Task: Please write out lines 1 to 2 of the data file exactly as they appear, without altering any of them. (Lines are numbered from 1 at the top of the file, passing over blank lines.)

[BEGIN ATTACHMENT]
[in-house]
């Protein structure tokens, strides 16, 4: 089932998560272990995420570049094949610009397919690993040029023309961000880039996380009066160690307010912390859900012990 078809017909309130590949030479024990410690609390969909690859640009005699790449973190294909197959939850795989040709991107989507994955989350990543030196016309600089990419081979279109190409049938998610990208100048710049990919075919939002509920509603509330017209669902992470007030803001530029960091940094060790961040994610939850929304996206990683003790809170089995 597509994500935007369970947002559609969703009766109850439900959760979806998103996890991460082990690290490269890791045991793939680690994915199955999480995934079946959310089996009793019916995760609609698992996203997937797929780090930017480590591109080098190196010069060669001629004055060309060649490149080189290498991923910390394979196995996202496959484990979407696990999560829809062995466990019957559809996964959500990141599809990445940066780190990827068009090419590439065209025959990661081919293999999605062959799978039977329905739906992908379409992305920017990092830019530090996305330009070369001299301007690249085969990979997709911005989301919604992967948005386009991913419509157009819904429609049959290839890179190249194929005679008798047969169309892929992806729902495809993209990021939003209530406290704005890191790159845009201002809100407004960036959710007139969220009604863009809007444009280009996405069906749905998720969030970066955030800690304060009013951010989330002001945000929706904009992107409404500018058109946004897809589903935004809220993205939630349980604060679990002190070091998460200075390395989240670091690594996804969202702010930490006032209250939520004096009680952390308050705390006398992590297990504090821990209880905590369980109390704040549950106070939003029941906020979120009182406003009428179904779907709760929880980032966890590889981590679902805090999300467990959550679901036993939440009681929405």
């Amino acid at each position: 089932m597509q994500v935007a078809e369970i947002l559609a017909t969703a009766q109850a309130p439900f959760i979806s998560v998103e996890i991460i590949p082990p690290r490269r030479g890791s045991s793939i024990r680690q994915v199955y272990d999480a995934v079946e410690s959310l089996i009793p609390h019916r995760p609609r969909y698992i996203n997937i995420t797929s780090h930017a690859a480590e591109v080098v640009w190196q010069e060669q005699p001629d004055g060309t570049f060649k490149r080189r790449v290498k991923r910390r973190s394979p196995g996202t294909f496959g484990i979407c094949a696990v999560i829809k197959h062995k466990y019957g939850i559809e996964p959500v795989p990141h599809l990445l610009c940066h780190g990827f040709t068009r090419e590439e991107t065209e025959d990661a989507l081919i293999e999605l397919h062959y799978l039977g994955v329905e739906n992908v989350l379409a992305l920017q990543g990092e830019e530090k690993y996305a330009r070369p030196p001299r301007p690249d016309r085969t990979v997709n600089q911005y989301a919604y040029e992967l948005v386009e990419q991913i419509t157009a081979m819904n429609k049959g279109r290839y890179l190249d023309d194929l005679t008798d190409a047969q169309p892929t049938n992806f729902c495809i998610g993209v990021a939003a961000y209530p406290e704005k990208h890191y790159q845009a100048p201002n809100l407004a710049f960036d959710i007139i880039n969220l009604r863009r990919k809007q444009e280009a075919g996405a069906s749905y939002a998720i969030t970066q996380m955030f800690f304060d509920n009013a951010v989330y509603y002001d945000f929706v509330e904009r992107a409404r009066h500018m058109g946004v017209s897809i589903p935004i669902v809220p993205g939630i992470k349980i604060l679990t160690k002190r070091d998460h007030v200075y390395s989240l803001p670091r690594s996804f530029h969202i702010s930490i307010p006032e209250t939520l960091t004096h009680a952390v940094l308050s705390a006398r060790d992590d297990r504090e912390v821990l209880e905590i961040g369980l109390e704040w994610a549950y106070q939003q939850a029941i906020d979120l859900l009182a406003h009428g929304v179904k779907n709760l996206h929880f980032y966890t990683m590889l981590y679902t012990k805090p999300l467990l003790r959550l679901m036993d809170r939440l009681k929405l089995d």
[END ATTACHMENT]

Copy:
[in-house]
């Protein structure tokens, strides 16, 4: 089932998560272990995420570049094949610009397919690993040029023309961000880039996380009066160690307010912390859900012990 078809017909309130590949030479024990410690609390969909690859640009005699790449973190294909197959939850795989040709991107989507994955989350990543030196016309600089990419081979279109190409049938998610990208100048710049990919075919939002509920509603509330017209669902992470007030803001530029960091940094060790961040994610939850929304996206990683003790809170089995 597509994500935007369970947002559609969703009766109850439900959760979806998103996890991460082990690290490269890791045991793939680690994915199955999480995934079946959310089996009793019916995760609609698992996203997937797929780090930017480590591109080098190196010069060669001629004055060309060649490149080189290498991923910390394979196995996202496959484990979407696990999560829809062995466990019957559809996964959500990141599809990445940066780190990827068009090419590439065209025959990661081919293999999605062959799978039977329905739906992908379409992305920017990092830019530090996305330009070369001299301007690249085969990979997709911005989301919604992967948005386009991913419509157009819904429609049959290839890179190249194929005679008798047969169309892929992806729902495809993209990021939003209530406290704005890191790159845009201002809100407004960036959710007139969220009604863009809007444009280009996405069906749905998720969030970066955030800690304060009013951010989330002001945000929706904009992107409404500018058109946004897809589903935004809220993205939630349980604060679990002190070091998460200075390395989240670091690594996804969202702010930490006032209250939520004096009680952390308050705390006398992590297990504090821990209880905590369980109390704040549950106070939003029941906020979120009182406003009428179904779907709760929880980032966890590889981590679902805090999300467990959550679901036993939440009681929405």